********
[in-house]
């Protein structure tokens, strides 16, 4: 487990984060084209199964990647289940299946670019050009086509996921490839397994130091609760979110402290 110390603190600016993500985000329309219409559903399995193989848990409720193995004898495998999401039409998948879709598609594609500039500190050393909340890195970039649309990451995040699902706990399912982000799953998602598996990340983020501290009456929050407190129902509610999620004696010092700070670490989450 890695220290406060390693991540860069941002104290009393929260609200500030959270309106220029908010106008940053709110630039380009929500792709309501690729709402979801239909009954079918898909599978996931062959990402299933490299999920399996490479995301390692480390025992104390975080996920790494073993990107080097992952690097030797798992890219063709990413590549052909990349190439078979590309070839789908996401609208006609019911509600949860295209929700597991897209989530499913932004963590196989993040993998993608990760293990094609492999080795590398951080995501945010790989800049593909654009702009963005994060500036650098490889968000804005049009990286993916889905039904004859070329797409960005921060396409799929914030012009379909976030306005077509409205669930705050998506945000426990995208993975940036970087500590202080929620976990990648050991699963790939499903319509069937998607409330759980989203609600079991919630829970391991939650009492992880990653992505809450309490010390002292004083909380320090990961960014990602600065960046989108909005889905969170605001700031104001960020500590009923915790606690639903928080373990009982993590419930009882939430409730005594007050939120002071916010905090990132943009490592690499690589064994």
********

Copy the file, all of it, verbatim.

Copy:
[in-house]
């Protein structure tokens, strides 16, 4: 487990984060084209199964990647289940299946670019050009086509996921490839397994130091609760979110402290 110390603190600016993500985000329309219409559903399995193989848990409720193995004898495998999401039409998948879709598609594609500039500190050393909340890195970039649309990451995040699902706990399912982000799953998602598996990340983020501290009456929050407190129902509610999620004696010092700070670490989450 890695220290406060390693991540860069941002104290009393929260609200500030959270309106220029908010106008940053709110630039380009929500792709309501690729709402979801239909009954079918898909599978996931062959990402299933490299999920399996490479995301390692480390025992104390975080996920790494073993990107080097992952690097030797798992890219063709990413590549052909990349190439078979590309070839789908996401609208006609019911509600949860295209929700597991897209989530499913932004963590196989993040993998993608990760293990094609492999080795590398951080995501945010790989800049593909654009702009963005994060500036650098490889968000804005049009990286993916889905039904004859070329797409960005921060396409799929914030012009379909976030306005077509409205669930705050998506945000426990995208993975940036970087500590202080929620976990990648050991699963790939499903319509069937998607409330759980989203609600079991919630829970391991939650009492992880990653992505809450309490010390002292004083909380320090990961960014990602600065960046989108909005889905969170605001700031104001960020500590009923915790606690639903928080373990009982993590419930009882939430409730005594007050939120002071916010905090990132943009490592690499690589064994």